Coffee adds great flavor to both a marinade and dry rub for a grilled New York Strip Steak. This recipe is easy enough for a weeknight, but indulgent enough for a special occasion.
For years I used to give Sean a hard time for being obsessed with visiting Starbucks on a daily basis during work. The guy used to take his breaks to go to the S-bux nearest his office and spend $3-5/day… on coffee. It seemed wasteful to me (both financially and the time he wasted going back and forth).
So for Christmas a few years back I bought him a Nespresso machine that he could keep at his office. I figured, while it wasn’t the cheapest option, it was a better alternative than his Starbucks addiction. He loved it, and has been using it ever since, and has ended his love affair with Starbucks.
And then this past Christmas our own home coffee maker broke, and I was denied my daily caffeine jolt. It was terrible! And living in the country we don’t have the luxury of being able to swing by a coffee shop. So I made due with an old, small, French press made for camping. It wasn’t the same. For two full weeks I suffered. Then serendipitously the folks at Gourmesso reached out to me to partner on a recipe and sent me my very own Nespresso machine to experiment with. I finally got to see what the fuss was all about.
While I still enjoy having a pot of coffee to refill at my leisure, I’ve grown to appreciate the single cup richness provided by the Nespresso machine. And it’s nice to know there are more affordable pod refills out there to rely on like these Nespresso compatible pods from Gourmesso.
That being said, one of the cool things about having a single cup machine is being able to use coffee in recipes intended for dinner. Our pot is usually empty by 10am, so if we wanted to use coffee for a marinade we’d have to brew a new pot, which ends up being a bit wasteful. This method would also be fantastic to use in our Brisket Chili, which also has some coffee in it.
Making a single pod was a perfect solution. It makes it easy and quick to add that great rich flavor to a steak marinade.
NY Strips are a great candidate for a marinade like this. They really soak up that great flavor, but when grilled you still get to taste the purity of the meat.
We start this marinade with a cup of strong brewed coffee, then a cup of red wine, some Worcestershire, garlic, onions, sugar, and some dry rub and spices.
Let it marinate for about two hours.
After it’s done marinating, pat it dry and apply the dry rub.
We like to use coffee both in the marinade and also the dry rub. We start with a base of our favorite steak rub (roughly two tablespoons total of equal parts salt, pepper, garlic powder), then add to that 1 teaspoon of coffee grounds. Liberally apply to the steaks. As the steak soaks in the marinade it pulls that flavor into the meat. The coffee in the rub also adds a nice earthy dimension as the grounds interact with flame and the meat as it cooks.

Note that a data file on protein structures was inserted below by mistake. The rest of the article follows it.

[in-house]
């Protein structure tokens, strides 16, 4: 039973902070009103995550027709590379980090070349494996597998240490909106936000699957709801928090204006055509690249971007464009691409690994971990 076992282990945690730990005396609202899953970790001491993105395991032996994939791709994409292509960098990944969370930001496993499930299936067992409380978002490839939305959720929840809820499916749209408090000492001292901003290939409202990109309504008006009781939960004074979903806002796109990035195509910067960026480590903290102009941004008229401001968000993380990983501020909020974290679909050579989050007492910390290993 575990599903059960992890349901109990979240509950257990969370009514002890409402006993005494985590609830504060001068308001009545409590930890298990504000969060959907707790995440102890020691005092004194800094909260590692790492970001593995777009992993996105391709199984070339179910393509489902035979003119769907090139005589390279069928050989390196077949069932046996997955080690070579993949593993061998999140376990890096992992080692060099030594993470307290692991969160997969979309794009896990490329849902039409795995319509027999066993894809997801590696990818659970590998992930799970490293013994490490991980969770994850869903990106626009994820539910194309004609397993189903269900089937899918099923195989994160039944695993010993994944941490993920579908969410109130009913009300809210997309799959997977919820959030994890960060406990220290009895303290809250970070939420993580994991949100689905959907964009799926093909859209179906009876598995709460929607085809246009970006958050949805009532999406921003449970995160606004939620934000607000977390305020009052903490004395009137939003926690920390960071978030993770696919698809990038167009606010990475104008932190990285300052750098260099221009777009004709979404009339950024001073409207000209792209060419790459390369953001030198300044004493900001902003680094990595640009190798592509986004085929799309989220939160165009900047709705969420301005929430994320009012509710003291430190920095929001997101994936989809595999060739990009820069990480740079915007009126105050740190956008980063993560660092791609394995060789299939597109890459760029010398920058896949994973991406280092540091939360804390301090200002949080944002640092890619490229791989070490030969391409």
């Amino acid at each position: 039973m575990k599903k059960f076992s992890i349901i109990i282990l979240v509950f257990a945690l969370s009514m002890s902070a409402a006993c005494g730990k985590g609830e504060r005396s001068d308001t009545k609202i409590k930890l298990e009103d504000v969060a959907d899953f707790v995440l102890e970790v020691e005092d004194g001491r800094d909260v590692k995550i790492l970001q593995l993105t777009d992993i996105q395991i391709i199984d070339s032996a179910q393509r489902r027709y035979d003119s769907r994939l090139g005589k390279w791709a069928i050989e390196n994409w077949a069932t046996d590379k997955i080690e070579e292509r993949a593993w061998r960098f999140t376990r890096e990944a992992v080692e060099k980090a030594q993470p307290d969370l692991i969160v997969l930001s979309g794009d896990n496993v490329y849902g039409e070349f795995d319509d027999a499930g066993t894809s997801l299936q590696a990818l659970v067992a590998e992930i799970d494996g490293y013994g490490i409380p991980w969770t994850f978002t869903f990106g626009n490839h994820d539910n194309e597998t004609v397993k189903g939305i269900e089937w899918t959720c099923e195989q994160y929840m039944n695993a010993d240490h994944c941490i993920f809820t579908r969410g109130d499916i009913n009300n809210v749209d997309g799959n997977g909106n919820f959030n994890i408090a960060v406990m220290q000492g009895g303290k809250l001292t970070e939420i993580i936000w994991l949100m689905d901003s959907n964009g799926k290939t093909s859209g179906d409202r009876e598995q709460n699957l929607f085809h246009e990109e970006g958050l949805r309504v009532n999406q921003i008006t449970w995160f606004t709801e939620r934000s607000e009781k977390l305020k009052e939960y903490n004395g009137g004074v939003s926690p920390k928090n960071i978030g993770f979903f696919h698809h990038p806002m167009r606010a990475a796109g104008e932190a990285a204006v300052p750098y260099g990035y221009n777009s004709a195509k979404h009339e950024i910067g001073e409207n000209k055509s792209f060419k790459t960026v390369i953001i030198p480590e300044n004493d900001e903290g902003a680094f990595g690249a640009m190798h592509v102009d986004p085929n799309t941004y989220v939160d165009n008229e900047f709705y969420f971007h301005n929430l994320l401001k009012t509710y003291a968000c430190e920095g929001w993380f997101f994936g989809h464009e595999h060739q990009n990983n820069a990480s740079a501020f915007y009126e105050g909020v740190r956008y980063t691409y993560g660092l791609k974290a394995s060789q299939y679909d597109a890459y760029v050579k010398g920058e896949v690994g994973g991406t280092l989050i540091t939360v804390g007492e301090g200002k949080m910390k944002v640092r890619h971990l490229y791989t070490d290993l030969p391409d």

Then time to grill.
Then get your grill nice and hot. Cook on direct heat for about 3 minutes per side, then transfer to indirect heat until your desired temperature (we go for around 125 degrees Fahrenheit for rare).
Grilled New York Strip Steak marinaded in a rich coffee and wine base, then grilled.
- 1 cup coffee
- 1 cup red wine, we used Pinot Noir
- ¼ cup brown sugar
- ¼ cup Worcestershire
- 1 small shallot, roughly chopped
- 2 garlic cloves crushed
- 1 teaspoon red chili pepper flakes
- 2 tablespoons rub (equal parts salt, pepper, garlic powder)
- 1 teaspoon dry ground coffee
For marinade, combine all ingredients in a large Ziploc bag and place the NY strips into the bag. Let sit in the fridge for two hours.
After two hours of marinade, remove the steaks from the fridge, take out of the bag and pat dry. Combine dry rub ingredients (equal parts salt, pepper, garlic), then add the ground coffee. Season the steaks with the dry rub and let come to room temperature while you prepare the grill.
Set your charcoal grill for indirect cooking. Typically this will take 20 – 30 minutes with a charcoal chimney starter. For the love of God don’t use lighter fluid or its charcoal equivalent!
Place your steaks over the direct heat for three minutes and cover grill. Then flip for another three minutes over direct heat and cover. Then move steaks to indirect heat and cover for around four more minute or until your desired internal temperature. We like to pull rare (125 degrees Fahrenheit).
Let the meat sit for 15 minutes before cutting to let the juices redistribute and then cut and serve.
While Cabernet Sauvignon is a usual choice for a grilled steak like this, it’s not the only choice. You want something with power and structure to stand up to the bold flavors of this grilled steak, but also with good acidity and moderate tannins to cut through the fat and richness of the dish. We tried this steak recently with a Rhone red from Gigondas and it was a remarkable match — 2015 Domaine La Bouissiere Gigondas (Rhone, France). As the wine opened it showed lots of fresh ground pepper, earthiness, and even a savory meatiness that was so interesting matched with the earthiness that showed in the steak. The wine was delicious, as was the steak!
*The wine and Nespresso Machine were media samples for review. As always my opinions are my own. See my sample policy here.
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